Logical thinking 8 Compromise or no compromise

Two women decide not to compromise

This lesson will focus on compromising or not compromising when necessary.

Introduction: 

Sometimes a compromise may be necessary; sometimes it's better to stand your ground. We'll practice making a good compromise and deciding when not to compromise. 

Warm Up: 

Vanessa said that special toning shoes give the wearer more exercise compared with regular shoes, but her well-read friend Caleb said that this claim had been debunked and proven false. Another friend offered a compromise, saying that the shoes give more exercise to some people, but not to everyone.

Is their friend correct? Is a compromise acceptable in this case?

Language: 

When is it acceptable to compromise, and when is it better to not compromise?

Here are some phrases you can use to compromise. Are they flexible or inflexible?

  1. I see your point. However, don't you think ...
  2. Well, the fact of the matter is...
  3. Ok, I see what you're getting at, but...
  4. I'm afraid that's not true. Remember ...
  5. I understand what you're saying, but ...
  6. I get what you're saying, but actually...
  7. I guess we're just going to have to agree to disagree.
Practice: 

In each situation, decide if a compromise is acceptable or not, and if so, how much you're willing to compromise. Your instructor will start each practice.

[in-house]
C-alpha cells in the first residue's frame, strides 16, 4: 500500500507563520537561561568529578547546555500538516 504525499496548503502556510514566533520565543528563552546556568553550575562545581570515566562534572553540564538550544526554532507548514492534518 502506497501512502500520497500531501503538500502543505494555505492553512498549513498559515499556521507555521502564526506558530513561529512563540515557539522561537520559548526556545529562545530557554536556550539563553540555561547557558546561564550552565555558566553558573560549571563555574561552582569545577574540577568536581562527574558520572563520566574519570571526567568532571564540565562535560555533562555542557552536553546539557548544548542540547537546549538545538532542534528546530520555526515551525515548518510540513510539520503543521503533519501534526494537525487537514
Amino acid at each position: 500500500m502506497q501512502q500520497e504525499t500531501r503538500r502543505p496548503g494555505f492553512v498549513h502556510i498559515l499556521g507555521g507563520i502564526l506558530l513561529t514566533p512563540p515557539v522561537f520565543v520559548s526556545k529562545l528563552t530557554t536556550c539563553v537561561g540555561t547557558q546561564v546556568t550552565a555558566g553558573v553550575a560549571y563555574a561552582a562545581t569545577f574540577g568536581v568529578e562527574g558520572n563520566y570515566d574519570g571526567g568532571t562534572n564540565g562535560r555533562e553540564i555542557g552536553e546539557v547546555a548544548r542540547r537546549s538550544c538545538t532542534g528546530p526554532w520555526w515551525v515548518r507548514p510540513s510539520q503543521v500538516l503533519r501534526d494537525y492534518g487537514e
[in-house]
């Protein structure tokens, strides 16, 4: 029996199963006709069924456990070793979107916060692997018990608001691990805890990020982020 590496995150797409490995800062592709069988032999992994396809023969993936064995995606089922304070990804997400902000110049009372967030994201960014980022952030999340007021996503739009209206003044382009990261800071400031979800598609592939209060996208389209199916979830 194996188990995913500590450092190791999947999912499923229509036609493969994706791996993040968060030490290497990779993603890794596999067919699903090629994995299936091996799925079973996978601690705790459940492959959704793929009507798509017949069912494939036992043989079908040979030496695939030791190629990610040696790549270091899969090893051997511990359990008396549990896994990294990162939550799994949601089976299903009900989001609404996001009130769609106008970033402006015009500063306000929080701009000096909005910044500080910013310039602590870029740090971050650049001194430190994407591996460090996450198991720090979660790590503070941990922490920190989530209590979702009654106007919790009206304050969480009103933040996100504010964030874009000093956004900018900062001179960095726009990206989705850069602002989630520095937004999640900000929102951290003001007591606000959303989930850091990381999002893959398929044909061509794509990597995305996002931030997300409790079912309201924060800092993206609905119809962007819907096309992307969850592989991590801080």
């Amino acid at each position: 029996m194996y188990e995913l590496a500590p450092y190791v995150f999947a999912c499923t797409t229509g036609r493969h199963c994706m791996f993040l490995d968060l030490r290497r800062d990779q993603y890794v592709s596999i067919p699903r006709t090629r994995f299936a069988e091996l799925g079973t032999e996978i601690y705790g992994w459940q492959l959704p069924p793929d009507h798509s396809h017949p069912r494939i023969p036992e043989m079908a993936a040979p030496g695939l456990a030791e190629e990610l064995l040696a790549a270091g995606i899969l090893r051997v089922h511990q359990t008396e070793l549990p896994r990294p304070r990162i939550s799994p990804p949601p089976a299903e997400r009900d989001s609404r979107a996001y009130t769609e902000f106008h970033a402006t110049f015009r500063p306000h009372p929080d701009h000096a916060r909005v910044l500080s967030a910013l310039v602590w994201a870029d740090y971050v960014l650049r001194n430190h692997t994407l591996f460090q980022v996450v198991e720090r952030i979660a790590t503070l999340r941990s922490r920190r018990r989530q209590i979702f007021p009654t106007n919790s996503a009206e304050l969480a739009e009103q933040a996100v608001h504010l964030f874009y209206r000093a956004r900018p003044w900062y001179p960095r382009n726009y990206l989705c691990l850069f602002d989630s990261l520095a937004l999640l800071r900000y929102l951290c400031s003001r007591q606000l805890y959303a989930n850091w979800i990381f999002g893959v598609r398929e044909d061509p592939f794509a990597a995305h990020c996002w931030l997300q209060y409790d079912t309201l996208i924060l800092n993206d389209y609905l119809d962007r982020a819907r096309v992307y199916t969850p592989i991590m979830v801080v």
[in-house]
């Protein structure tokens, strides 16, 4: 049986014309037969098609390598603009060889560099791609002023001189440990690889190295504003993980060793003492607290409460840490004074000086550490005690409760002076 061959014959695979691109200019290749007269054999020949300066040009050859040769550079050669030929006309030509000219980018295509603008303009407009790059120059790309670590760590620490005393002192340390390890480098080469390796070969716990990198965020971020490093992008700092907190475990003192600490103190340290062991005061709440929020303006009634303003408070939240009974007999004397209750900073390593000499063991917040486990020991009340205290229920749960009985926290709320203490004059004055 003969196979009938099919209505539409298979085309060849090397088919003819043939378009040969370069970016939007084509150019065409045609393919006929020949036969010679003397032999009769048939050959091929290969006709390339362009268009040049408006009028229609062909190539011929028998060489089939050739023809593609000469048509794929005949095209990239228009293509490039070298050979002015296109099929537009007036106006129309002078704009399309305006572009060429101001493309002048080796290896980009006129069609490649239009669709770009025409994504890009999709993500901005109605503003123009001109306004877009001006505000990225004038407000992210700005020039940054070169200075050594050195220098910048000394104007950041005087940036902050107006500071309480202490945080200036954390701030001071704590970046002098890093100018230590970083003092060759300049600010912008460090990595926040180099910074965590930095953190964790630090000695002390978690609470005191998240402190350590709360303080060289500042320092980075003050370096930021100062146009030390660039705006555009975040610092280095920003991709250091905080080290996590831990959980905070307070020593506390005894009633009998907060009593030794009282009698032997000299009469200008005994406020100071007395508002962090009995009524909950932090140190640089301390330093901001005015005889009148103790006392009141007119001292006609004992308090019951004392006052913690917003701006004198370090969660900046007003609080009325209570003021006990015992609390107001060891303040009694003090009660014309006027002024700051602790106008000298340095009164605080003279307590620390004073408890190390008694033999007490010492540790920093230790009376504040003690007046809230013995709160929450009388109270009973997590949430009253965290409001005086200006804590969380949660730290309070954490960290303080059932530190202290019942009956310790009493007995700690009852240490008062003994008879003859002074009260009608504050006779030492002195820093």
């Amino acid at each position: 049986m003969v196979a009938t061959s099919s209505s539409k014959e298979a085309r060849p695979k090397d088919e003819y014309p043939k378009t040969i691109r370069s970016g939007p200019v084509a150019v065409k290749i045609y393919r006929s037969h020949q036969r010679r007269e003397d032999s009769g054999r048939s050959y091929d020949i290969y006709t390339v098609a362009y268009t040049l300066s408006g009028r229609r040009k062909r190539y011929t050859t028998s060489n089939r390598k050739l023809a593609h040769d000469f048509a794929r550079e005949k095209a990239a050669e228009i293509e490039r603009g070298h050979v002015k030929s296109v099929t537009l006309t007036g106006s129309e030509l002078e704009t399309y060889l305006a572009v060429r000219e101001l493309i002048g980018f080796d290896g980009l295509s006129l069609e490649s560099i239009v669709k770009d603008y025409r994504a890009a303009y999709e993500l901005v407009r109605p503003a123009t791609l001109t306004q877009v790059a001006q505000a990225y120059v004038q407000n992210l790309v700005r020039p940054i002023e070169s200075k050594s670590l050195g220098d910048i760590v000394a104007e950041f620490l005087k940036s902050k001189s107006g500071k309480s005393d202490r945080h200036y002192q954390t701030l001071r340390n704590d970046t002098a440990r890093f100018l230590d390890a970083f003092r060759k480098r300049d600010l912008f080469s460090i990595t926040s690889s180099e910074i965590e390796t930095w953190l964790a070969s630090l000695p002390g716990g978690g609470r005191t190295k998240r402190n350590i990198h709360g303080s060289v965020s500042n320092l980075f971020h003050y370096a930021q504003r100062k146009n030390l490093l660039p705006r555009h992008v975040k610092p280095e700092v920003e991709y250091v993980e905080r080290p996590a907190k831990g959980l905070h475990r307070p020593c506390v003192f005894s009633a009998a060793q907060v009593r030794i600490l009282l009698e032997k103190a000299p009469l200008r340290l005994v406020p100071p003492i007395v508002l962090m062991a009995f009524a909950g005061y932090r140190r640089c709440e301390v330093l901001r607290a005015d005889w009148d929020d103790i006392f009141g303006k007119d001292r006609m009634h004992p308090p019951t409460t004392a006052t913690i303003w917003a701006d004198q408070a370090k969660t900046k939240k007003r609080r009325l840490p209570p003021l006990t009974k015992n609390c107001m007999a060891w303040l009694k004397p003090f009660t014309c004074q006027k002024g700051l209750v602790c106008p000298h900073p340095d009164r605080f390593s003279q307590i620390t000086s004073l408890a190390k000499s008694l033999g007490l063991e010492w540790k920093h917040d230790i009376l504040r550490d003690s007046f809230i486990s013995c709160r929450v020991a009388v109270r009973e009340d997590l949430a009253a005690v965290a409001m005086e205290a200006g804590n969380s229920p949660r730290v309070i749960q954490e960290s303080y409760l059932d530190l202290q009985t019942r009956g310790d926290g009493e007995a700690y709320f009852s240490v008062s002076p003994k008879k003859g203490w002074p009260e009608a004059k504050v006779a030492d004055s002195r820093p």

1. Person A wants to buy Shape-Up shoes with a rounded sole to get more exercise.
    Person B has read a study stating there is no evidence to support the claim that you get more
    exercise with a rounded sole. 

2. Person A really wants to eat soba.
    Person B really wants to eat ramen.

3. Person A always avoids eating MSG for health reasons.
    Person B has read a study saying there is no evidence that MSG causes health problems.

4. Person A states that Napoleon Bonaparte was very, very short.
    Person B read that Napoleon Bonaparte was not short:

Facts: Napoleon Bonaparte was slightly taller than the average Frenchman of his time. After his death in 1821, the French emperor's height was recorded as 5 feet 2 inches in French feet, which in English measurements is 5 feet 7 inches (1.69 m). Some believe that he was nicknamed le Petit Caporal (The Little Corporal) as a term of affection. Napoleon was often accompanied by the Imperial Guard, who were selected for their height—this could have contributed to a perception that he was relatively short

How about you?

Have you recently disagreed with someone? What happened? Did you compromise?